Thumbs up for Revenant Gun by Yoon Ha Lee. Science fiction.
If you love Leckie’s Ancillary Justice books, you should read Lee’s Machineries of Empire trilogy. But don’t read Revenant Gun until you’ve read the first two books; it will make zero sense. To be honest, I have read the first two and while I (mostly) always understood what was going on in Revenant Gun, I sometimes had no idea why.… >> Read more
Thumbs up for Dinner at the Homesick Restaurant by Anne Tyler. Literature.
By all rights I should have hated this book: modern American family dramas being #2 on my “nope” list. So I suppose it’s testament to Anne Tyler’s skills that I picked it up and stayed with it. The structure–discovery of events via the points of view of different characters, who focus on different things–was pleasingly handled.… >> Read more
Thumbs up for Molecules: The Elements and the Architecture of Everything by Theodore Gray. Science.
I thought this would be pretty, and potentially informative. I didn’t think it would be hilarious. Enjoy it yourself, leave it on your coffee table for your friends, and give it to every kid you know.
The base of conventional nail polish is a nitrocellulose lacquer dissolved in acetone.
… >> Read more
Thumbs up for The Age of Innocence by Edith Wharton. Literature.
A young man–worldly and introspective relative to the society in which he lives, but that’s not saying much–is engaged to be married to just the right girl. Then her cousin, who is actually worldly, shows up from Europe…. Sometimes I think reading classic literature is hardly different from reading fantasy or science fiction.… >> Read more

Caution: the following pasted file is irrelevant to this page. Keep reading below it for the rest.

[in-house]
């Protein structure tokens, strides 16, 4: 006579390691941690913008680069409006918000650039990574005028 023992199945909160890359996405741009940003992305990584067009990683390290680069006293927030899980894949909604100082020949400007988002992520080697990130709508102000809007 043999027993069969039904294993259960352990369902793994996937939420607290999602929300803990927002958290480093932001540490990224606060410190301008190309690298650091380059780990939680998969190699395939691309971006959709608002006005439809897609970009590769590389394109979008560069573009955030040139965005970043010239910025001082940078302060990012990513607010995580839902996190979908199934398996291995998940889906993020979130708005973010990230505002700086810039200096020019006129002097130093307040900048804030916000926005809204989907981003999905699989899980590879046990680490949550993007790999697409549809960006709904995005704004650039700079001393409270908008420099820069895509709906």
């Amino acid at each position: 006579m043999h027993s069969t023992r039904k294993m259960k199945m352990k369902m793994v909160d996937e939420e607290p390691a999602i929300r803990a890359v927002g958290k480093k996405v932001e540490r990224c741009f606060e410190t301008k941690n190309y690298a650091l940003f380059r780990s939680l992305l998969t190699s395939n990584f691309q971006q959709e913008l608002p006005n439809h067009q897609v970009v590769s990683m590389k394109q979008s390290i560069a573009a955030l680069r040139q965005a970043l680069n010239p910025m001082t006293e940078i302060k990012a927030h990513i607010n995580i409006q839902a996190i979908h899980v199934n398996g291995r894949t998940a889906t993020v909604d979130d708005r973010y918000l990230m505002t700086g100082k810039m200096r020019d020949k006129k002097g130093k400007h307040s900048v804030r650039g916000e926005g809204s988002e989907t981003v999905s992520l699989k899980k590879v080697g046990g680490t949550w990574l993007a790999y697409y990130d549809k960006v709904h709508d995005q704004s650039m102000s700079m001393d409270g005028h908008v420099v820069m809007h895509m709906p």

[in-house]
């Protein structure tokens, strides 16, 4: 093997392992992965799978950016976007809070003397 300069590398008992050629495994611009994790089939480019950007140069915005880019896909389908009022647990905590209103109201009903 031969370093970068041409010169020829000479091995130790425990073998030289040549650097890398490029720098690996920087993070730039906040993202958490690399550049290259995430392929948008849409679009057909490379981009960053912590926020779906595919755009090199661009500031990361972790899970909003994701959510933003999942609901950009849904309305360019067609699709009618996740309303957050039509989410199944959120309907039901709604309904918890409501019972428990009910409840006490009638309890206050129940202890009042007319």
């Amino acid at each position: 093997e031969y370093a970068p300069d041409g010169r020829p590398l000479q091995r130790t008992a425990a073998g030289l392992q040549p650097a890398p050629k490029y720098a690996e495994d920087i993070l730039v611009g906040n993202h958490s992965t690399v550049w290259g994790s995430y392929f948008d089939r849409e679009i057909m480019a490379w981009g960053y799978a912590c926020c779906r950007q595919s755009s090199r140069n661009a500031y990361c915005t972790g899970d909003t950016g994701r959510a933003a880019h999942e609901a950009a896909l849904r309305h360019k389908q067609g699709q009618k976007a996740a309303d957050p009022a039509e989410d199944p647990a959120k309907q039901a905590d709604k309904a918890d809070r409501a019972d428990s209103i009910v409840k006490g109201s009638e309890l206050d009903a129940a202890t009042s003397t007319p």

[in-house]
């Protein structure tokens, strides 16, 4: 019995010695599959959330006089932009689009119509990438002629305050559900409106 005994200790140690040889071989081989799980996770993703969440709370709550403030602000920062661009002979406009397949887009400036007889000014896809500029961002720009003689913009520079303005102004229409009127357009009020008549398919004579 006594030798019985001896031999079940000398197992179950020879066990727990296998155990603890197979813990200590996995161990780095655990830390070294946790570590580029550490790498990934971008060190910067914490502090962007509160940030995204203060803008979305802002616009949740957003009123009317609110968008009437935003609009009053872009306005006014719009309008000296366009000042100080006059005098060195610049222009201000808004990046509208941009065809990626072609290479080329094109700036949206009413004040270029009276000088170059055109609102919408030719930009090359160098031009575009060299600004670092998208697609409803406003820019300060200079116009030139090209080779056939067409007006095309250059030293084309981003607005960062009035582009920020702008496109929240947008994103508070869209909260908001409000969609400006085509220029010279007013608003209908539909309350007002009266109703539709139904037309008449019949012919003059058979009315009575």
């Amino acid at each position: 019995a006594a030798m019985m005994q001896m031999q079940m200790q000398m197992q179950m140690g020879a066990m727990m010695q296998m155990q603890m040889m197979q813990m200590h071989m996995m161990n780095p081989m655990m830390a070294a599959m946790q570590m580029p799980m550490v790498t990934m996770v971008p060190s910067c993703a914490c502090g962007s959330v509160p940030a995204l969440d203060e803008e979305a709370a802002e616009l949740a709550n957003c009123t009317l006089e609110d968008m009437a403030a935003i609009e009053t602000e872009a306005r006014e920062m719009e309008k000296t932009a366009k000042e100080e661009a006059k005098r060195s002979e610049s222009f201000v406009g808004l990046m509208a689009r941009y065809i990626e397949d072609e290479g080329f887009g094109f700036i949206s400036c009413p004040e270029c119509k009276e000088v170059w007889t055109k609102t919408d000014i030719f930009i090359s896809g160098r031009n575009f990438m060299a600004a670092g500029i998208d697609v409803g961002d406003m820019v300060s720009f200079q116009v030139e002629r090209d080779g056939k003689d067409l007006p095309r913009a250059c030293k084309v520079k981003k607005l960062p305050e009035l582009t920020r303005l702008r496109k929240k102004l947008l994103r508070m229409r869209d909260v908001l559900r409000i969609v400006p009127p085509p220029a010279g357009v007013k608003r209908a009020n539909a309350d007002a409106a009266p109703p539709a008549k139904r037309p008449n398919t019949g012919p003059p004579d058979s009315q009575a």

Thumbs up for Taking the Medicine: A Short History of Medicine’s Beautiful Idea, and Our Difficulty Swallowing It by Druin Burch. History.
If the history of medicine, in the specific sense of “things we take to feel better”–from opium to thalidomide, penicillin to aspirin–sounds at all interesting to you, read this book. That won’t apply to most of you, of course.… >> Read more
Thumbs up for The Secret Casebook of Simon Feximal by K. J. Charles. Fantasy.
I suppose it’s possible K.J. Charles might write something I didn’t love, but it hasn’t happened yet. The Charm of Magpies series is a bit better than this one, simply by dint of being more developed, so if you haven’t read her books yet, start there. Then, when you need more, read this.… >> Read more
Thumbs up for Lost in Translation: A Life in a New Language by Eva Hoffman. Memoir.
A magnificent book. Ironically and wonderfully – since it’s about Hoffman’s struggle to express herself, and find her identity, in English – Lost in Translation is more gorgeously and elegantly written than most books by native speakers. There were so many passages I wanted to copy out.… >> Read more
Thumbs up for Baking with Kafka by Tim Gauld. Comics.
Book-related cartoons. Received for Christmas, flipped open, immediately began laughing so hard I couldn’t breathe.
The publisher has a PDF with some sample pages here.… >> Read more